• DRPs improved neurologic outcome. At 24 hours after pMCAO, neurologic status was evaluated by a neurological scoring described by Fujii et al 1992 and in our publication [40, 41]. The average score was 2.8 for saline (n=5) and 1.9 for DRPs treated rats (n=5) showing preserved neurobehavioral function with DRP. Coordination and motor function was tested at one week after pMCAO by rotarod test. Saline animals showed a dramatic decrease in motor function reflected by a 52.7±16.1% reduction in latency compared to normal rats (FIG. 19, n=5). DRPs showed better recovery with a latency reduction by 24.4±15.7% compared to normal rats (FIG. 19, n=5).

DRPs Restored Capillary Flow, Reduced Microvascular Shunt (MVS) Flow and Attenuated Hypoxia in Hypertensive Brain.

We showed that increased intracranial pressure (ICP), also known as intracranial hypertension, compromised capillary flow and increased MVS flow (FIG. 20 A, B, D), associated with tissue hypoxia, brain edema and blood brain barrier opening; characteristic of non-nutritive MVS flow [42]. DRPs partially restored capillary flow and ameliorated MVS flow (FIG. 20 C, D) which reduced tissue hypoxia as reflected by a decrease in NADH (FIG. 20 C, D, 158±28.6% vs. 121±17.4% after DRP, Mean±SEM, n=6, P<0.05).

Fluid Percussion Injury (FPI) Model of TBI Evaluation.

We developed a TBI model resulting in sustained ICP increase by FPI transmitted onto the dura on the parietal cortex by a custom made gas driven device and tested FPI of different intensity [43, 44]. We chose a FPI of 1.5 ATA/50 ms which caused a sustained increase in ICP of 30.8±4.7 mmHg without massive subdural hemorrhage and did not alter arterial pressure (averages over 4 hours, N=10). T1 MRI (FIGS. 21A, B) revealed tissue damage in the left hemisphere after FPI (FIG. 21 B). Glass tubes (below each brain) contain calibration solutions (50, 75 and 85% of water in D2O) for quantification of water content which increased in the injured cortex from 77.6±0.35 to 80.7±0.41% and in hippocampus, from 75.4±0.38 to 77.6±0.36% 2 hours after FPI (FIG. 22).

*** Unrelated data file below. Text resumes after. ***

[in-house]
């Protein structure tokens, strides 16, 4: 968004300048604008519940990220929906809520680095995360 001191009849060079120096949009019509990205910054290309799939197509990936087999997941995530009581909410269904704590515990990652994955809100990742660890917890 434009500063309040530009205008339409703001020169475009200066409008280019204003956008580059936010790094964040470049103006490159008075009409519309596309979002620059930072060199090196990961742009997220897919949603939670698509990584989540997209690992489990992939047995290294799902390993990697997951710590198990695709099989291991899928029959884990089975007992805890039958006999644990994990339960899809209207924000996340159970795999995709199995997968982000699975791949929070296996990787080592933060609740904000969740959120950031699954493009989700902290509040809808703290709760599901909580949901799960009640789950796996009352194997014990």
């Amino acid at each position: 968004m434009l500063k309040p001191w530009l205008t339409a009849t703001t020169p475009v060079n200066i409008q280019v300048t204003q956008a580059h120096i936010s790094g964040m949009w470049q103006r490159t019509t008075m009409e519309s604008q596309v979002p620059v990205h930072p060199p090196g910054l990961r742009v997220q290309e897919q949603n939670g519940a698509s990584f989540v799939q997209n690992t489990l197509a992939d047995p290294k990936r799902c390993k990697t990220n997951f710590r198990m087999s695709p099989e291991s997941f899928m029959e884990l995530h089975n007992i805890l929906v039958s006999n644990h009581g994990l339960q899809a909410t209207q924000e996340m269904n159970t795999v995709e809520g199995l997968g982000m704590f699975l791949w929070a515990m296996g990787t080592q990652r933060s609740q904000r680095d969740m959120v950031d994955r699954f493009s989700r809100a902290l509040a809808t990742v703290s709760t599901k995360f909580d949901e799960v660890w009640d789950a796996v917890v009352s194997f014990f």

DRPs Injection Restores Blood Flow in Collapsed Capillaries, Reduces Non-Nutritive MVS Flow, Tissue Hypoxia and BBB Damage Progression after TBI.

We showed that TBI compromised capillary perfusion. In peri-contusion area of a saline treated brain the percent of perfused capillaries decreased to 47.3±14.4% compared to a baseline (FIG. 23, P<0.01). In DRPs treated brain, the amount of capillaries with collapsed perfusion was reduced to only 72.1±15.84% compared to a baseline (FIG. 24, P<0.05). This was significantly less than in control saline treated group (P<0.05). Fluid percussion injury in the saline treated group resulted in a sustained increase in intracranial pressure to 30.8±4.7 mmHg from the pre-injury level of 10.3±3.6 mmHg (n=5, P<0.01). In DRP treated group, the ICP raised only to 26.9±6.5 mmHg from the pre-injury level 10.5±4.1 mmHg (n=5, P<0.05), however the difference between saline and DRP treated groups was not statistically significant (P=0.18). In a control group, the rise in ICP was associated with an increase in the MVS/CAP ratio from 0.43±0.09 before injury to 1.39±0.23 after injury, respectively (FIG. 6 b, P<0.01). In DRP treated group, the MVS/CAP increased from 0.42±0.08 before injury to 0.85±0.25 after injury (P<0.05), and was significantly lower than in control group (FIG. 6 b, P<0.05). Therefore, DRP attenuated pathological MVS flow and enhanced capillary flow. Post-traumatic microvascular flow impairment in saline treated group led to tissue hypoxia, reflected by NADH accumulation (ΔF/Fo[pre-injury]=0.59±0.09, FIG. 6 c, P<0.01) compared to a baseline. Improved microvascular flow in DRP treated group mitigated tissue hypoxia; NADH autofluorescence increased only to 0.24±0.05 (FIG. 25, P<0.05 compared to a baseline and P<0.05 compared to saline treated group). TBI caused progressive damage of blood brain barrier, reflected by extravasation of fluorescent dye dissolved in a blood plasma into the tissue through vessels walls and increase tissue fluorescence which not fluorescent in an intact brain. (ΔF/Fo[pre-injury]=9.37±0.74, FIG. 26, P<0.01, compared to a baseline). In the DRP treated group BBB damage was mitigated, tissue fluorescence increased only to 6.85±0.86 (FIG. 26, P<0.05 compared to a baseline and P<0.05 compared to saline treated group).